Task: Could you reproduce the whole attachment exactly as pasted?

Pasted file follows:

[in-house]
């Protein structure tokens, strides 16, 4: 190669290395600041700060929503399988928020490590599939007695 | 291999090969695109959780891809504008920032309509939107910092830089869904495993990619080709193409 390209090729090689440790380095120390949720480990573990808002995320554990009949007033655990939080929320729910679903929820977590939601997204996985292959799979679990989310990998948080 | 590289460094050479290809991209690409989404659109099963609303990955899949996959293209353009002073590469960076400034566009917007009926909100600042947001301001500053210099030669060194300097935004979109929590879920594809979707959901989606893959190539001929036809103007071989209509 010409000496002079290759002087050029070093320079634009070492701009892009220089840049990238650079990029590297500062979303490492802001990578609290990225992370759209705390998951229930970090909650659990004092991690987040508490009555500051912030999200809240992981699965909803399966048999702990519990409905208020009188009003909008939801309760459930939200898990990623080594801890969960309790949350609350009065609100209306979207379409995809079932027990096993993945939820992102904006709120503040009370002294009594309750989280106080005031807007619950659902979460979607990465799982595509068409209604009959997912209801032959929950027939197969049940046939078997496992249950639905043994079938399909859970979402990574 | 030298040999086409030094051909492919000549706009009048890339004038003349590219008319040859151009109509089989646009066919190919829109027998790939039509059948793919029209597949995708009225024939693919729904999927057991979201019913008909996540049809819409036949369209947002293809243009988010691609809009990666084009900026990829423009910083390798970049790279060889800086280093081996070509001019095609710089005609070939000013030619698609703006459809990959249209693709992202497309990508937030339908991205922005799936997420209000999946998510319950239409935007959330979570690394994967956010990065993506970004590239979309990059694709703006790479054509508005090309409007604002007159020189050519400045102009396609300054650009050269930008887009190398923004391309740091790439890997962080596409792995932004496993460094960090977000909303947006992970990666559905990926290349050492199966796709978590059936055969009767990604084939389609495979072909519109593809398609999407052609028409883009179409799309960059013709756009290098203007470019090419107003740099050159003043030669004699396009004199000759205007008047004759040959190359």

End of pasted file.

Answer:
[in-house]
């Protein structure tokens, strides 16, 4: 190669290395600041700060929503399988928020490590599939007695 | 291999090969695109959780891809504008920032309509939107910092830089869904495993990619080709193409 390209090729090689440790380095120390949720480990573990808002995320554990009949007033655990939080929320729910679903929820977590939601997204996985292959799979679990989310990998948080 | 590289460094050479290809991209690409989404659109099963609303990955899949996959293209353009002073590469960076400034566009917007009926909100600042947001301001500053210099030669060194300097935004979109929590879920594809979707959901989606893959190539001929036809103007071989209509 010409000496002079290759002087050029070093320079634009070492701009892009220089840049990238650079990029590297500062979303490492802001990578609290990225992370759209705390998951229930970090909650659990004092991690987040508490009555500051912030999200809240992981699965909803399966048999702990519990409905208020009188009003909008939801309760459930939200898990990623080594801890969960309790949350609350009065609100209306979207379409995809079932027990096993993945939820992102904006709120503040009370002294009594309750989280106080005031807007619950659902979460979607990465799982595509068409209604009959997912209801032959929950027939197969049940046939078997496992249950639905043994079938399909859970979402990574 | 030298040999086409030094051909492919000549706009009048890339004038003349590219008319040859151009109509089989646009066919190919829109027998790939039509059948793919029209597949995708009225024939693919729904999927057991979201019913008909996540049809819409036949369209947002293809243009988010691609809009990666084009900026990829423009910083390798970049790279060889800086280093081996070509001019095609710089005609070939000013030619698609703006459809990959249209693709992202497309990508937030339908991205922005799936997420209000999946998510319950239409935007959330979570690394994967956010990065993506970004590239979309990059694709703006790479054509508005090309409007604002007159020189050519400045102009396609300054650009050269930008887009190398923004391309740091790439890997962080596409792995932004496993460094960090977000909303947006992970990666559905990926290349050492199966796709978590059936055969009767990604084939389609495979072909519109593809398609999407052609028409883009179409799309960059013709756009290098203007470019090419107003740099050159003043030669004699396009004199000759205007008047004759040959190359």